If you wear a fitness tracker, no doubt you check it throughout the day, tallying your steps or checking your heart rate and patting yourself on the back as you get closer to your goals. But a new study finds that your faithful Fitbit really isn't as much of an indicator of your health and fitness as the people you hang out with.
Researchers (and, heck, our parents) have long known that our peers influence whether we drink or smoke or engage in other not-so-healthy habits. Now scientists wanted to take a closer look to see if friends also influence health, as well as happiness and stress.
"We were interested in the topology of the social network — what does my position within my social network predict about my health and well-being?" said study lead author Nitesh V. Chawla, professor of computer science and engineering at Notre Dame, in a statement. "What we found was the social network structure provides a significant improvement in predictability of wellness states of an individual over just using the data derived from wearables, like the number of steps or heart rate."
Participants in the study wore Fitbits so researchers could gather information about steps, heart rate, sleep data and activity level. They also completed surveys about their feelings of happiness, positivity and stress. Researchers captured data about the participants' social networks using a phone app that gathered information about calls and texts.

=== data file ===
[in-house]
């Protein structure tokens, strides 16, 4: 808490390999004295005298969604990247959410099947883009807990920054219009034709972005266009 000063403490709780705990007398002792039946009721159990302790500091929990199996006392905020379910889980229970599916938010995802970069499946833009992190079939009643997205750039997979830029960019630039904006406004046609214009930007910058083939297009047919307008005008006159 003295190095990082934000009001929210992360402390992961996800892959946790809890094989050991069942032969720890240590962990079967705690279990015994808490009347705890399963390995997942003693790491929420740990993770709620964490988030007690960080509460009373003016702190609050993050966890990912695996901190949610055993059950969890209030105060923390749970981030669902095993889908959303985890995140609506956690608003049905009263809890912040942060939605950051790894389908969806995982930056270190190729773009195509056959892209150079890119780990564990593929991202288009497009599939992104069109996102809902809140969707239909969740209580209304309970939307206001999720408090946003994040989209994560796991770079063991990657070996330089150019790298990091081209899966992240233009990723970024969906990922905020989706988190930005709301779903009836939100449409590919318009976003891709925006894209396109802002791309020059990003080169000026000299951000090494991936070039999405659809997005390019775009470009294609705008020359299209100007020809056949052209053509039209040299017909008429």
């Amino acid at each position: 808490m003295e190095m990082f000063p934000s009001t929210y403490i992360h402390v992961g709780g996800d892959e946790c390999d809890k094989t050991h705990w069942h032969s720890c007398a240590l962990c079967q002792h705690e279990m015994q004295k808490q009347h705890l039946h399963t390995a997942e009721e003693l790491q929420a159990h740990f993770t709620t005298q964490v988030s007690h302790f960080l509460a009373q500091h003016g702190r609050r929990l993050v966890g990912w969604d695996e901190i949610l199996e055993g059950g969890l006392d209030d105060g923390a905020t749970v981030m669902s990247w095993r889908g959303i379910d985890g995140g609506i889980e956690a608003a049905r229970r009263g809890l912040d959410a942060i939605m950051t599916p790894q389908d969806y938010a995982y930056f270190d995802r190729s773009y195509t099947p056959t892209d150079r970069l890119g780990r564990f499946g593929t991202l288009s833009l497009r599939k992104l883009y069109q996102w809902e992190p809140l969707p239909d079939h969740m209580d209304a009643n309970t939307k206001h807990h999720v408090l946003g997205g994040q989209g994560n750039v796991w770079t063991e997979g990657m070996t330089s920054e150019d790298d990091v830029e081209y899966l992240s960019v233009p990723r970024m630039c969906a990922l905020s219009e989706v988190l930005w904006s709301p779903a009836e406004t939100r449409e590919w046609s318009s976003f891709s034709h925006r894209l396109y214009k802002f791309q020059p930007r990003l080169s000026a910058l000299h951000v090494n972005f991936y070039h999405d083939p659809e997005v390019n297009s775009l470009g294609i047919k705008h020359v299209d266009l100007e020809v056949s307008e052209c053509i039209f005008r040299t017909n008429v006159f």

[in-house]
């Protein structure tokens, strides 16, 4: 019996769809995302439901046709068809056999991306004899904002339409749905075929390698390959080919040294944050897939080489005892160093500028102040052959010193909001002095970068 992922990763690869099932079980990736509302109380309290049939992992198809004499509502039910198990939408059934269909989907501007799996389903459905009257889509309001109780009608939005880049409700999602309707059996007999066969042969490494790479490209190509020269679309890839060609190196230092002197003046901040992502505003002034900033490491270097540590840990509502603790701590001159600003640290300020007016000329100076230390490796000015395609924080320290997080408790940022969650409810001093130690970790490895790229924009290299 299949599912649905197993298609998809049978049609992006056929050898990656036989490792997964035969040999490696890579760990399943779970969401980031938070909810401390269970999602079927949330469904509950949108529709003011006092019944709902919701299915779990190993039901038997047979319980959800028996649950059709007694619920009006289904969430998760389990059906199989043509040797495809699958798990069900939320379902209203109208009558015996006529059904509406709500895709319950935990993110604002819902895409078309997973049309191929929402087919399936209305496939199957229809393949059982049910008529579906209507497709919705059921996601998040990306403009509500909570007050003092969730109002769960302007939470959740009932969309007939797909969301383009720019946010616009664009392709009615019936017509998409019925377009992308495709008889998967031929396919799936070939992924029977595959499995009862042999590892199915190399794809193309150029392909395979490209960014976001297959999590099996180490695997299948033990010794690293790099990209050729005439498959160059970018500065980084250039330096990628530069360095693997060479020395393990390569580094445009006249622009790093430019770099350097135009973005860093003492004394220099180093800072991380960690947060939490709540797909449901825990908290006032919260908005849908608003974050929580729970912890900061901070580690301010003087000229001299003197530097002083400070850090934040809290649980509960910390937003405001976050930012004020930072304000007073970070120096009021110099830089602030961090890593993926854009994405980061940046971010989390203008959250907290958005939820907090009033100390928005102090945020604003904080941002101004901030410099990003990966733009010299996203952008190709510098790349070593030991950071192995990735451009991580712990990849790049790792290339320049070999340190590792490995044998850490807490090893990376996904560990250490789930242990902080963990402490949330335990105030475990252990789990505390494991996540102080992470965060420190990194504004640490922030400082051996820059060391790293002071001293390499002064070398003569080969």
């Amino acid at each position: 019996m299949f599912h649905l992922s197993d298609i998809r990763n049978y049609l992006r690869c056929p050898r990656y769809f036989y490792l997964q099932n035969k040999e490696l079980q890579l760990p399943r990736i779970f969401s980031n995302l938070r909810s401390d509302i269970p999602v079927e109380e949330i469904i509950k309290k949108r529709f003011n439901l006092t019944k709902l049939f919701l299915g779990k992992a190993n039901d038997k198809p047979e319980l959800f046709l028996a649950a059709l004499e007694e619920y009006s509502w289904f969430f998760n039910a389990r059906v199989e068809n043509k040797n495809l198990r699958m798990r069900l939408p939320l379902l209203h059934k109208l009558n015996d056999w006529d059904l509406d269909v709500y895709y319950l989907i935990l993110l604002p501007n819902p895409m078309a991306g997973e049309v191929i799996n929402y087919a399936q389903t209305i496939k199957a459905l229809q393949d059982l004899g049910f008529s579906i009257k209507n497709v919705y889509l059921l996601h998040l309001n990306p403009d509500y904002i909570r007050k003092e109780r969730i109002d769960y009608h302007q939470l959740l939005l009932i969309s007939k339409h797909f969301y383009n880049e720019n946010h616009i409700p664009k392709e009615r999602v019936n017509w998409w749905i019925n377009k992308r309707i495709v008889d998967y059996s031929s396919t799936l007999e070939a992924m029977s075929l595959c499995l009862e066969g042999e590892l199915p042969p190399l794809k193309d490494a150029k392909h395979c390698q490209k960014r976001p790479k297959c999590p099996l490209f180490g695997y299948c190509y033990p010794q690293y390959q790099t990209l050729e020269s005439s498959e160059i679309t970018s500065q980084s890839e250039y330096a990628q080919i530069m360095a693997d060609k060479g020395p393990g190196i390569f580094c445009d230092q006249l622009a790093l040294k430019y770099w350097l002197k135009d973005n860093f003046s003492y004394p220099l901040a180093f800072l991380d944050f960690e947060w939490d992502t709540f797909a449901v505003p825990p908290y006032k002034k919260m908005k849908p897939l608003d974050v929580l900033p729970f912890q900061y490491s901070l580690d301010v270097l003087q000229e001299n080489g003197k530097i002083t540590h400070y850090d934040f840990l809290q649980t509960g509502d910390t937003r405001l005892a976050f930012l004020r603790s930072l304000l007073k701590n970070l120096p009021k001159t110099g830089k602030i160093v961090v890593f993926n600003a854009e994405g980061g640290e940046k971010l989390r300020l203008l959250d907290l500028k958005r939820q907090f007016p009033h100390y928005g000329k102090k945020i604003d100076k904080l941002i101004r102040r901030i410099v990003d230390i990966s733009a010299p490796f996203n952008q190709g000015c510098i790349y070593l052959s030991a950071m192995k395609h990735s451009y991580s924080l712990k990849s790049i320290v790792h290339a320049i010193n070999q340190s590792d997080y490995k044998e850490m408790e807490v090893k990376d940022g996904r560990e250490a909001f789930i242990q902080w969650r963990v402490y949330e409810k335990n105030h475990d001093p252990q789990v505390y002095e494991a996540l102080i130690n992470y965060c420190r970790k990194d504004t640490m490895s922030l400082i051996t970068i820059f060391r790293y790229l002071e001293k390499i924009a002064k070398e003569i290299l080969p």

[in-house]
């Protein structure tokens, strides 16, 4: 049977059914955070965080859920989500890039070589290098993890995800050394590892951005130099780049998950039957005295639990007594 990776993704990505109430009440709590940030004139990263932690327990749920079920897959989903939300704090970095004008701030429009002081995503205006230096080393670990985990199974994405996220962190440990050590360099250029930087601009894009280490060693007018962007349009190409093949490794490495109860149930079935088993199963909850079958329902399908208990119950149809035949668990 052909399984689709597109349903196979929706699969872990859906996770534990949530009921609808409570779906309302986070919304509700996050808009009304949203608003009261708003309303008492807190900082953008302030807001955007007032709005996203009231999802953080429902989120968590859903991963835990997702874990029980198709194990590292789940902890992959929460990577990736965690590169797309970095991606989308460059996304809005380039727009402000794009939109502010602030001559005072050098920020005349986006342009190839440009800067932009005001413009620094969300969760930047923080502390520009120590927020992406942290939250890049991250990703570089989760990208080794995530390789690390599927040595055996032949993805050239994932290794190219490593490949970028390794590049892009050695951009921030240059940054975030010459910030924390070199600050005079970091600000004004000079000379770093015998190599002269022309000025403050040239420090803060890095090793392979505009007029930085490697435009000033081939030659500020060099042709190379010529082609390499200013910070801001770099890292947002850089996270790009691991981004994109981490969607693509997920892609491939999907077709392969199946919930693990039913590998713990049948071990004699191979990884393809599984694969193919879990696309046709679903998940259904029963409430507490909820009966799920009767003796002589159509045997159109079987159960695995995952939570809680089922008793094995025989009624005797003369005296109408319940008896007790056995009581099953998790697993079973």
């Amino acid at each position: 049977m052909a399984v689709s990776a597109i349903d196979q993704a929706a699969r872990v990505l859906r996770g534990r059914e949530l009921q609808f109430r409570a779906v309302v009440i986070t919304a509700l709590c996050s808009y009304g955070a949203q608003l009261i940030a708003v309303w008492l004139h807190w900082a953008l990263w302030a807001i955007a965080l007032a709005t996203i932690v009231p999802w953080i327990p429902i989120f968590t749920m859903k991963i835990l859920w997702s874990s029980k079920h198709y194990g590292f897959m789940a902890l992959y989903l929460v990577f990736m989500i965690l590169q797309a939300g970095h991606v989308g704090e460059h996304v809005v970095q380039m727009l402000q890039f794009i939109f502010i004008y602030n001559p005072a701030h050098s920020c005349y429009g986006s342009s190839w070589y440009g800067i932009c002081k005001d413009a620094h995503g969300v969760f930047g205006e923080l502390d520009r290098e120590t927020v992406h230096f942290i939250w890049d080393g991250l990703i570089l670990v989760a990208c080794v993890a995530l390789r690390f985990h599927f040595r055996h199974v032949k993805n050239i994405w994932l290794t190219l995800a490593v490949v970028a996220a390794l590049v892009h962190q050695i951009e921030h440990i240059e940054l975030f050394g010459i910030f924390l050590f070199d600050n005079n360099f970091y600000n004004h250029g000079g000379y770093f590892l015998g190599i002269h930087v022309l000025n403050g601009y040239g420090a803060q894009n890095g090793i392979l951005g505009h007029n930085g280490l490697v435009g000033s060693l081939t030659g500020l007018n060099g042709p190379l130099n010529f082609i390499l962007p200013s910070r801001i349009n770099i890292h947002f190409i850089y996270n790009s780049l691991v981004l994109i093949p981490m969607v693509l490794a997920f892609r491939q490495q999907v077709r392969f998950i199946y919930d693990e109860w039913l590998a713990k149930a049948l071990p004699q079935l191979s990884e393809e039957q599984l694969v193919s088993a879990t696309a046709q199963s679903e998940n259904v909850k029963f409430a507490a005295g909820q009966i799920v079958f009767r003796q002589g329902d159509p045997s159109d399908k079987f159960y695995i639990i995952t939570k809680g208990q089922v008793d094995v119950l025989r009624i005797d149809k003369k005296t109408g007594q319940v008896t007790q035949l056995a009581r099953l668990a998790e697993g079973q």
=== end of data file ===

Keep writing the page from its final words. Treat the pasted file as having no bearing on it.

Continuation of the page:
The team then analyzed the data, comparing the tracker information to the social network characteristics. The results, which were published in the journal PLOS ONE, showed a strong correlation between the structure of the participants' social network and their heart rate, the number of steps they took and their daily level of activity.
Friends vs. Fitbit
Adding information from a social network made for a much better predictor of an individual's health and well-being versus just looking at Fitbit health data alone, the study found. When researchers combined friend group info with data from fitness trackers, they had a 65% improvement in predicting a person's happiness, 54% improvement in predicting a person's self-assessed health, 55% improvement in predicting positive attitude and 38% improvement in predicting feelings of success.
"This study asserts that without social network information, we only have an incomplete view of an individual's wellness state, and to be fully predictive or to be able to derive interventions, it is critical to be aware of the social network structural features as well," Chawla said.
The researchers suggest that one way these research results might be used is in the workplace. Employers who give workers fitness trackers in order to improve their health could suggest they share their progress on a social media platform in order to build an encouraging network.
"I do believe these incentives that we institute at work are meaningful, but I also believe we're not seeing the effect because we may not be capitalizing on them the way we should," Chawla said.
"When we hear that health and wellness programs driven by wearables at places of employment aren't working, we should be asking, is it because we're just taking a single dimensional view where we just give the employees the wearables and forget about it without taking the step to understand the role social networks play in health?"